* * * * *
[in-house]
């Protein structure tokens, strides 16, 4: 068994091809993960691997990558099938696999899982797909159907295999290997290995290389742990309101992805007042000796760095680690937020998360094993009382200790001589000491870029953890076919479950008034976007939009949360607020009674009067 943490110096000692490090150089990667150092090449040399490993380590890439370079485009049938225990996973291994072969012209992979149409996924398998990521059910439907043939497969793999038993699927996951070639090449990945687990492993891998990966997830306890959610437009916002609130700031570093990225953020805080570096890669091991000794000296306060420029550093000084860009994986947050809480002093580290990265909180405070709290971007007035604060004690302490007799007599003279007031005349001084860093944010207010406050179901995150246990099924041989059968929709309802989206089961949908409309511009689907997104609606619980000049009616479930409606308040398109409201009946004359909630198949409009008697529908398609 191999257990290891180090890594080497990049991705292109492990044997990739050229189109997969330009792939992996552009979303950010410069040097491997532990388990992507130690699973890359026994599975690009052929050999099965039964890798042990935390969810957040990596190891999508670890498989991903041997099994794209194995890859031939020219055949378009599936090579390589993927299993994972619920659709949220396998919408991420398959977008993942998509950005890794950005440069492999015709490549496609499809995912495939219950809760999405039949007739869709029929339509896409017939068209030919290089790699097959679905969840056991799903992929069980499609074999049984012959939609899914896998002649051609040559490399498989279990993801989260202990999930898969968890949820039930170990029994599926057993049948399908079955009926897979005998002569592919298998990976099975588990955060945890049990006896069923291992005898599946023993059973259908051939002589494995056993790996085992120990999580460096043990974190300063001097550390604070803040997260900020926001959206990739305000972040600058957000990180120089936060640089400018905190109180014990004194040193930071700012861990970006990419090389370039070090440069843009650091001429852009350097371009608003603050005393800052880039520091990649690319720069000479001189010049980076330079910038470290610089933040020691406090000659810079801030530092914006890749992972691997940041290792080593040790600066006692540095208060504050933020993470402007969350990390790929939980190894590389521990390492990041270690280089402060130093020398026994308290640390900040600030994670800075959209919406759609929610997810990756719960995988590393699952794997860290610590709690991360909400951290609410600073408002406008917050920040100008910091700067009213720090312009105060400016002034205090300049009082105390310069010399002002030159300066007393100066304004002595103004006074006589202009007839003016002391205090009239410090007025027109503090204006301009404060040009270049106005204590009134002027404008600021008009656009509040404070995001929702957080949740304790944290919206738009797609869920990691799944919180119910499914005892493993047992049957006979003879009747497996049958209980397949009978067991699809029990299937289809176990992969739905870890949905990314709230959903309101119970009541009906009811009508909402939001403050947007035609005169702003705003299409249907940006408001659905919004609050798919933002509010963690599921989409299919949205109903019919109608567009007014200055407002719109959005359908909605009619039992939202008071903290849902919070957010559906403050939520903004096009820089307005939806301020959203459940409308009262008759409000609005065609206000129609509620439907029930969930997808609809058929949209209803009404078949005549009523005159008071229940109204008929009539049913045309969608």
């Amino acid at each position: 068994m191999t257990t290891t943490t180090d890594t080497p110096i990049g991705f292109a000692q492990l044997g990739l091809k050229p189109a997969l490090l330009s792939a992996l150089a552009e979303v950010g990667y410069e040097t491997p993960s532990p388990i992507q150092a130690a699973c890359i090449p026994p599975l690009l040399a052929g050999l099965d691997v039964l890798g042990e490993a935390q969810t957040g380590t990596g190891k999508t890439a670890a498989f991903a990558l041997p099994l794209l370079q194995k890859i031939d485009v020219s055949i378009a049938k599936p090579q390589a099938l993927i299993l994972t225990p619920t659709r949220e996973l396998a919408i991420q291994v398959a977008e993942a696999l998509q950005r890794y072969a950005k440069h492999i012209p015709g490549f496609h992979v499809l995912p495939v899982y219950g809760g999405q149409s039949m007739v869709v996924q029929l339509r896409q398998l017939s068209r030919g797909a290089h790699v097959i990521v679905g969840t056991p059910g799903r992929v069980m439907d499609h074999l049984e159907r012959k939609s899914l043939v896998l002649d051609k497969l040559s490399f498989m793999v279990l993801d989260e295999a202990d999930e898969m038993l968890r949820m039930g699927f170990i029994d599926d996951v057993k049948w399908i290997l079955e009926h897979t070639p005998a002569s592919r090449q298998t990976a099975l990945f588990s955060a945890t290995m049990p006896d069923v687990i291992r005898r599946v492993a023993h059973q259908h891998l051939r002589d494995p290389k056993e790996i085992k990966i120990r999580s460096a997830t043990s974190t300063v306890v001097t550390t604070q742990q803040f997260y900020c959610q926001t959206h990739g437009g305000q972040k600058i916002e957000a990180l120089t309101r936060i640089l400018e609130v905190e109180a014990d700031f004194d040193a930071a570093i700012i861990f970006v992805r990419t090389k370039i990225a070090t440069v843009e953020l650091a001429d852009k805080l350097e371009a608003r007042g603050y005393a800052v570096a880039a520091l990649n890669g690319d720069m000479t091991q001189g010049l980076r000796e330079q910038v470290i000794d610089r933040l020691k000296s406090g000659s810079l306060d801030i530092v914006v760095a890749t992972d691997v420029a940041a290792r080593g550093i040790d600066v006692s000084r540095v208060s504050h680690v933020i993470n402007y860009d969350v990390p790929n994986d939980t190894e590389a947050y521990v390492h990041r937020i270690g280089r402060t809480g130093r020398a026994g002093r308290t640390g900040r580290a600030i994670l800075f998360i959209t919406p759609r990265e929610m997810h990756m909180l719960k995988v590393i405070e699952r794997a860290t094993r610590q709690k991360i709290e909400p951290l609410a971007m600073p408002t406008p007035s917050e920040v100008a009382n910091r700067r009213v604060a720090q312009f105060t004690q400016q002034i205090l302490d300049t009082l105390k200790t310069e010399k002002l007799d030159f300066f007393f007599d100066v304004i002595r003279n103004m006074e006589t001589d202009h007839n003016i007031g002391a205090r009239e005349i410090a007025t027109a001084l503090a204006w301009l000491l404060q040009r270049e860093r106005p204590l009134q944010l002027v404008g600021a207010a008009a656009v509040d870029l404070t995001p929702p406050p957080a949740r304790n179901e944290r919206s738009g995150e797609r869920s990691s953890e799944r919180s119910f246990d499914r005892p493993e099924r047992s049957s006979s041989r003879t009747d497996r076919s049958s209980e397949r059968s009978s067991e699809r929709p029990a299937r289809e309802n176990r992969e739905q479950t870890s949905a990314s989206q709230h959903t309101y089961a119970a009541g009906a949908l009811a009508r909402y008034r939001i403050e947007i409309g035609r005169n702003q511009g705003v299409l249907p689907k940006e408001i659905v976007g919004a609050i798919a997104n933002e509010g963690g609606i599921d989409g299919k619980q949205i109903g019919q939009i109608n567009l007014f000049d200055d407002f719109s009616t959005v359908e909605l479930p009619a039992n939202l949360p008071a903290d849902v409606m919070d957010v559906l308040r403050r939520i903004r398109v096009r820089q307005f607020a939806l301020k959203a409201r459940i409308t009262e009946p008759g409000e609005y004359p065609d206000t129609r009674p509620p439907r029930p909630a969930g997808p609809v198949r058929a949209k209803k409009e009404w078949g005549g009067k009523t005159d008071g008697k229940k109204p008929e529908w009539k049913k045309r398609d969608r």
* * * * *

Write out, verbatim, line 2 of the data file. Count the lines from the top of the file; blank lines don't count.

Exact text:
């Protein structure tokens, strides 16, 4: 068994091809993960691997990558099938696999899982797909159907295999290997290995290389742990309101992805007042000796760095680690937020998360094993009382200790001589000491870029953890076919479950008034976007939009949360607020009674009067 943490110096000692490090150089990667150092090449040399490993380590890439370079485009049938225990996973291994072969012209992979149409996924398998990521059910439907043939497969793999038993699927996951070639090449990945687990492993891998990966997830306890959610437009916002609130700031570093990225953020805080570096890669091991000794000296306060420029550093000084860009994986947050809480002093580290990265909180405070709290971007007035604060004690302490007799007599003279007031005349001084860093944010207010406050179901995150246990099924041989059968929709309802989206089961949908409309511009689907997104609606619980000049009616479930409606308040398109409201009946004359909630198949409009008697529908398609 191999257990290891180090890594080497990049991705292109492990044997990739050229189109997969330009792939992996552009979303950010410069040097491997532990388990992507130690699973890359026994599975690009052929050999099965039964890798042990935390969810957040990596190891999508670890498989991903041997099994794209194995890859031939020219055949378009599936090579390589993927299993994972619920659709949220396998919408991420398959977008993942998509950005890794950005440069492999015709490549496609499809995912495939219950809760999405039949007739869709029929339509896409017939068209030919290089790699097959679905969840056991799903992929069980499609074999049984012959939609899914896998002649051609040559490399498989279990993801989260202990999930898969968890949820039930170990029994599926057993049948399908079955009926897979005998002569592919298998990976099975588990955060945890049990006896069923291992005898599946023993059973259908051939002589494995056993790996085992120990999580460096043990974190300063001097550390604070803040997260900020926001959206990739305000972040600058957000990180120089936060640089400018905190109180014990004194040193930071700012861990970006990419090389370039070090440069843009650091001429852009350097371009608003603050005393800052880039520091990649690319720069000479001189010049980076330079910038470290610089933040020691406090000659810079801030530092914006890749992972691997940041290792080593040790600066006692540095208060504050933020993470402007969350990390790929939980190894590389521990390492990041270690280089402060130093020398026994308290640390900040600030994670800075959209919406759609929610997810990756719960995988590393699952794997860290610590709690991360909400951290609410600073408002406008917050920040100008910091700067009213720090312009105060400016002034205090300049009082105390310069010399002002030159300066007393100066304004002595103004006074006589202009007839003016002391205090009239410090007025027109503090204006301009404060040009270049106005204590009134002027404008600021008009656009509040404070995001929702957080949740304790944290919206738009797609869920990691799944919180119910499914005892493993047992049957006979003879009747497996049958209980397949009978067991699809029990299937289809176990992969739905870890949905990314709230959903309101119970009541009906009811009508909402939001403050947007035609005169702003705003299409249907940006408001659905919004609050798919933002509010963690599921989409299919949205109903019919109608567009007014200055407002719109959005359908909605009619039992939202008071903290849902919070957010559906403050939520903004096009820089307005939806301020959203459940409308009262008759409000609005065609206000129609509620439907029930969930997808609809058929949209209803009404078949005549009523005159008071229940109204008929009539049913045309969608």